This tool injects code into other applications in order to trace file accesses.
This can be useful for things like build systems, since it allows to automatically generate dependencies in a toolchain-agnostic way or to ensure declared dependencies match the real ones.
On Unix, type
make to generate the
fsatrace executable and the
fsatrace.so shared library.
On Windows, you'll need recent 64-bit and 32-bit versions of
mingw. You can either adapt the
Makefile to point to your compilers or, alternatively, install https://github.com/commercialhaskell/stack and run the following sequence to get the required compilers:
stack setup --resolver ghc-8.6.5 --arch=x86_64 stack setup --resolver ghc-8.6.5 --arch=i386 stack exec -- pacman -S make
After that, invoke:
stack exec -- make
That should generate
Make sure the .dll or .so files are in the same path as the
fsatrace executable and run:
fsatrace <options> <output-file> -- <command>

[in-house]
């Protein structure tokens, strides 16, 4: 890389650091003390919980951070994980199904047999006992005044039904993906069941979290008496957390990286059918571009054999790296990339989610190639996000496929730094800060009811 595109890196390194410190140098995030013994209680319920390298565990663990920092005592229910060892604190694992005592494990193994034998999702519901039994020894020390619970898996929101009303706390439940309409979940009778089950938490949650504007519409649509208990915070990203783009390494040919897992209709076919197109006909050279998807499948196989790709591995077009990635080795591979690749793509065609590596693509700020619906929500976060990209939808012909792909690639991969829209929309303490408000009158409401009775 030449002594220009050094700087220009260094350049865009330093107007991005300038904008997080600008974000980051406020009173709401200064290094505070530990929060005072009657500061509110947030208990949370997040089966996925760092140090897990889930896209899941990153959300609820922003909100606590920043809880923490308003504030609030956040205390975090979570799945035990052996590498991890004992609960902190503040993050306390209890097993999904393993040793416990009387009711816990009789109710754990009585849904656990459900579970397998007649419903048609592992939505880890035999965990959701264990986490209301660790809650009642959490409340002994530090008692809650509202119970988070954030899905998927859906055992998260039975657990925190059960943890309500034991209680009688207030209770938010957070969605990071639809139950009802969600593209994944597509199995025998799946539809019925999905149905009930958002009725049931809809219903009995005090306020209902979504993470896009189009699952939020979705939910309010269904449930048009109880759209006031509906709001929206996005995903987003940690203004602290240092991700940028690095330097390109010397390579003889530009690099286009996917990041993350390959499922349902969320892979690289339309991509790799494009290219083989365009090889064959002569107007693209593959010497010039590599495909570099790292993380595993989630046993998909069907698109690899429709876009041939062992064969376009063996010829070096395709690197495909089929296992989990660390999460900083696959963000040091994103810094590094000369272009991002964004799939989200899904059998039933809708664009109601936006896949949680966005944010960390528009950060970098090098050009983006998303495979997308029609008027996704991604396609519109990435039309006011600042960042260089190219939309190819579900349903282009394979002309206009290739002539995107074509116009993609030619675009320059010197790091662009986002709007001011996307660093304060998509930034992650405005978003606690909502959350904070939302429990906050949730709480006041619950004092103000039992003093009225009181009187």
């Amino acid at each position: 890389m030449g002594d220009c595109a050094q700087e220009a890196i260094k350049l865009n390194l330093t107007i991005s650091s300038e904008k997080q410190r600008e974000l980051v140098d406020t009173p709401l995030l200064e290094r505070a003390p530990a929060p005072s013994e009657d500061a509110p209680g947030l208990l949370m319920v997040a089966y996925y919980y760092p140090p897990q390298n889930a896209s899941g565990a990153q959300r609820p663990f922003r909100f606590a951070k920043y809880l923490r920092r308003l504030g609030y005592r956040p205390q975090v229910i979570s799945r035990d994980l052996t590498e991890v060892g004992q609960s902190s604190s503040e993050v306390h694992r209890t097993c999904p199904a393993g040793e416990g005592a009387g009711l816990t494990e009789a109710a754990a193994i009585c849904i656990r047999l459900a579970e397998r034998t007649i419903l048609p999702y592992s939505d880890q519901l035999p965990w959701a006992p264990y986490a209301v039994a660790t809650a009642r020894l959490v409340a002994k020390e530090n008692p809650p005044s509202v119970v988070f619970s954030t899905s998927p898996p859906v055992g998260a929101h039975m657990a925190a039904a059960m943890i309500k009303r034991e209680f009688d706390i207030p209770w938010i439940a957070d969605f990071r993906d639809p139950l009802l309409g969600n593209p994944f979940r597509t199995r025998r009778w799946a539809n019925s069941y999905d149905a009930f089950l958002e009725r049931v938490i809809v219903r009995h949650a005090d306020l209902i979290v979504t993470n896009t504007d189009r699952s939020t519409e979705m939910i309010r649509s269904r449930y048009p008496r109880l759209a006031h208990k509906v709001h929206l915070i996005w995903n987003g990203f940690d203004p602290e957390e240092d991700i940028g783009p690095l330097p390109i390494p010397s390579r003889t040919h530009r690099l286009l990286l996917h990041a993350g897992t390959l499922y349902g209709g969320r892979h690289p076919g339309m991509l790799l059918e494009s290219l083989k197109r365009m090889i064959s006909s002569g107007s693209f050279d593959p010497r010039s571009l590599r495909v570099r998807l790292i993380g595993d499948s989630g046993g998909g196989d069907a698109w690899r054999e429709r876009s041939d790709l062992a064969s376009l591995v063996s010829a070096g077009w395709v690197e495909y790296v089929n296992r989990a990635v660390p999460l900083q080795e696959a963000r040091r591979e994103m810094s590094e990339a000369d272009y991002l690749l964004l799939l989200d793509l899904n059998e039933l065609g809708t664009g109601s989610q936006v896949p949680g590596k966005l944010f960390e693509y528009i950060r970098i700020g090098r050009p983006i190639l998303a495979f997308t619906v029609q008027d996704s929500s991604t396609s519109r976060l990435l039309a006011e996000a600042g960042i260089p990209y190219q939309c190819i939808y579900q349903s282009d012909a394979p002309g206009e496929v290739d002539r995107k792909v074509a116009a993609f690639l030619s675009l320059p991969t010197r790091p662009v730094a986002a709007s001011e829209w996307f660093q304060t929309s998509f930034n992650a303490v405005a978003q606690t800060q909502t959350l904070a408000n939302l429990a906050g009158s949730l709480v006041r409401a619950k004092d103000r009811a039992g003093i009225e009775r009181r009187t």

Options is a combination of the following characters:
v: print args vector
r: dump read operations
w: dump write operations
m: dump file move operations
d: dump file delete operations
q: dump file stat operations
t: dump touch operations
FSAT_BUF_SIZE: when set, overwrites size of buffer for trace output.
In order to use
fsatrace on systems newer than OS X 10.10, System Integrity Protection must be disabled as detailed in https://developer.apple.com/library/content/documentation/Security/Conceptual/System_Integrity_Protection_Guide/ConfiguringSystemIntegrityProtection/ConfiguringSystemIntegrityProtection.html
Use at your own risk!
Newline-separated sequence with the following possibilities: